Join a powerful, unprecedented alliance for better eye health for all.Join IAPB
To understand whether a programme addresses the different needs and priorities of women and men, and to determine if it has an impact on facilitating gender equity, gender-responsive aspects need to be integrated into monitoring and evaluation (M&E) systems. The inclusion of explicit gender-responsive objectives, indicators and results at the planning stage strengthens accountability and enhances programme impact.
These Monitoring Guidelines on Gender-Responsive Programming aim to assist development teams and eye health practitioners in ensuring that eye health programmes are effectively monitored through a gender lens.
The guidelines are designed for a wider audience of eye health planners, implementers and evaluators, and the approaches outlined can be used to integrate gender-responsive monitoring in all stages of programme development, implementation and evaluation. The document presents a menu of gender equity outcomes, results and indicators that may be selected or adapted by users.
The guidelines will support programme, project and field teams to:
The guidelines are derived from the toolkits/guidelines of the Asian Development Bank, Oxfam GB, the European Union and GIZ.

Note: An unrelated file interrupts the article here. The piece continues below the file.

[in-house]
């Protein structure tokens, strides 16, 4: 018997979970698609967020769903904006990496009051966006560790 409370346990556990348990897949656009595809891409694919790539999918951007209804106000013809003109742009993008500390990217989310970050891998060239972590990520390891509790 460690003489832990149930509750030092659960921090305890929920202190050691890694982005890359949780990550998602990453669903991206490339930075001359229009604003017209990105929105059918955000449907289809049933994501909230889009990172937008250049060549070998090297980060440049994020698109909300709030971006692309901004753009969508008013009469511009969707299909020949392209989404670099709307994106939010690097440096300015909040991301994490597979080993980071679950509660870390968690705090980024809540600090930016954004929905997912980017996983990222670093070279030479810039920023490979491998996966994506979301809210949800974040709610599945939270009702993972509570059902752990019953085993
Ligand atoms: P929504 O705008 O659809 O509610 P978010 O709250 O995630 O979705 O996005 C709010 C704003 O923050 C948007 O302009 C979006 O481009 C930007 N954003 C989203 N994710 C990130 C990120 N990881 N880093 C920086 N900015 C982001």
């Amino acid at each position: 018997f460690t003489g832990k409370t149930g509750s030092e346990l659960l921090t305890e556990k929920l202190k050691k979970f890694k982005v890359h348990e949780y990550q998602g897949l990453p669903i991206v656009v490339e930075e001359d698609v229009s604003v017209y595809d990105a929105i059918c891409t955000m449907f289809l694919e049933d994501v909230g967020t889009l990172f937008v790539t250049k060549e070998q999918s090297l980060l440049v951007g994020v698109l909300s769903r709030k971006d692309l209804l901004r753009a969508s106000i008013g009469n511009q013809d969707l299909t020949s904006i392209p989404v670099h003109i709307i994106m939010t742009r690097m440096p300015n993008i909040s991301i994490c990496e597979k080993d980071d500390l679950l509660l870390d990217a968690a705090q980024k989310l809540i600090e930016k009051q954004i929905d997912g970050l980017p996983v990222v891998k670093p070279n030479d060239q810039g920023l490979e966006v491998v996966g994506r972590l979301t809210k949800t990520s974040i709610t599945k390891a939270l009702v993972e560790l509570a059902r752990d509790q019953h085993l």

“A Practical Guide to Conducting a Barrier Analysis” was developed by USAID, TOPS, Helen Keller International, World Vision and coregroup in 2013. It can be used to conduct formative research and review the strategic direction of a project, enabling organisations to identify potential gaps and design more effective behaviour change strategies, communication messages and supporting activities. The tool needs to be adapted to review barriers to gender equality with the goal of providing a practical guide for facilitators to discuss gender equality with eye health staff.
Starting from the Designing for Behavior Change (DBC) Framework, your barrier analysis questionnaire needs to be adapted to the focus you want to set; gender equality can be this focus. Additionally, the guide covers topics including sampling, interviewing techniques, coding, tabulation and data usage. The training curriculum is designed for use by NGO staff that plan to design, organize and implement a doer/non-doer study or barrier analysis and to use those results to design a behaviour change strategy.
Persons with disabilities are not a homogenous group. Disability intersects with other identity factors such as gender, age, poverty, ethnicity, language, religion, sexual orientation, and area of living. People face multiple forms of discrimination which often intersect and compound each other.
Policies and programmes need to include an intersectional approach which responds to the complexities of people’s situations rather than to just one aspect of their lives.
The Light for the World Fact Sheet on Intersectionality provides examples of intersecting discrimination in various areas.